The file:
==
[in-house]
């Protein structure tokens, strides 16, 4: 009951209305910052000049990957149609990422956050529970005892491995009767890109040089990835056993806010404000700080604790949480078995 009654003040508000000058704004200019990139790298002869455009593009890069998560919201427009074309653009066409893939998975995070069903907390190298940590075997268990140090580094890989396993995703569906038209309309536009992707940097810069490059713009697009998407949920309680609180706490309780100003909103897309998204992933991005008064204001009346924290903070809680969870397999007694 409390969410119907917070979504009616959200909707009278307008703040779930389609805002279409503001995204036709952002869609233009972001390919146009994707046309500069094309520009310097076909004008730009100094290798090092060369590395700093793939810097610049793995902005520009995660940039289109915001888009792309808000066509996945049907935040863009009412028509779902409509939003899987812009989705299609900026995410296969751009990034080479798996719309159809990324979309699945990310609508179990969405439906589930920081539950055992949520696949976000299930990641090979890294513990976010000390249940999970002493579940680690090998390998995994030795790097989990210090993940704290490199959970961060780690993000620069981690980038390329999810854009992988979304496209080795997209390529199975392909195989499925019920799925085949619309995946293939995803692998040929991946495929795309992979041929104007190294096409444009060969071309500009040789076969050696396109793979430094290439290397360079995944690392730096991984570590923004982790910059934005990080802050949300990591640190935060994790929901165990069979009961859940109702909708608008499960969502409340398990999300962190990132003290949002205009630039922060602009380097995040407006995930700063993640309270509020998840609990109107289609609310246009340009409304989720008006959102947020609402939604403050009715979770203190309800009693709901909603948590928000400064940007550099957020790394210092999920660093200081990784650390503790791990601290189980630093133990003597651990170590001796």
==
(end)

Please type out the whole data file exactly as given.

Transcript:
[in-house]
């Protein structure tokens, strides 16, 4: 009951209305910052000049990957149609990422956050529970005892491995009767890109040089990835056993806010404000700080604790949480078995 009654003040508000000058704004200019990139790298002869455009593009890069998560919201427009074309653009066409893939998975995070069903907390190298940590075997268990140090580094890989396993995703569906038209309309536009992707940097810069490059713009697009998407949920309680609180706490309780100003909103897309998204992933991005008064204001009346924290903070809680969870397999007694 409390969410119907917070979504009616959200909707009278307008703040779930389609805002279409503001995204036709952002869609233009972001390919146009994707046309500069094309520009310097076909004008730009100094290798090092060369590395700093793939810097610049793995902005520009995660940039289109915001888009792309808000066509996945049907935040863009009412028509779902409509939003899987812009989705299609900026995410296969751009990034080479798996719309159809990324979309699945990310609508179990969405439906589930920081539950055992949520696949976000299930990641090979890294513990976010000390249940999970002493579940680690090998390998995994030795790097989990210090993940704290490199959970961060780690993000620069981690980038390329999810854009992988979304496209080795997209390529199975392909195989499925019920799925085949619309995946293939995803692998040929991946495929795309992979041929104007190294096409444009060969071309500009040789076969050696396109793979430094290439290397360079995944690392730096991984570590923004982790910059934005990080802050949300990591640190935060994790929901165990069979009961859940109702909708608008499960969502409340398990999300962190990132003290949002205009630039922060602009380097995040407006995930700063993640309270509020998840609990109107289609609310246009340009409304989720008006959102947020609402939604403050009715979770203190309800009693709901909603948590928000400064940007550099957020790394210092999920660093200081990784650390503790791990601290189980630093133990003597651990170590001796």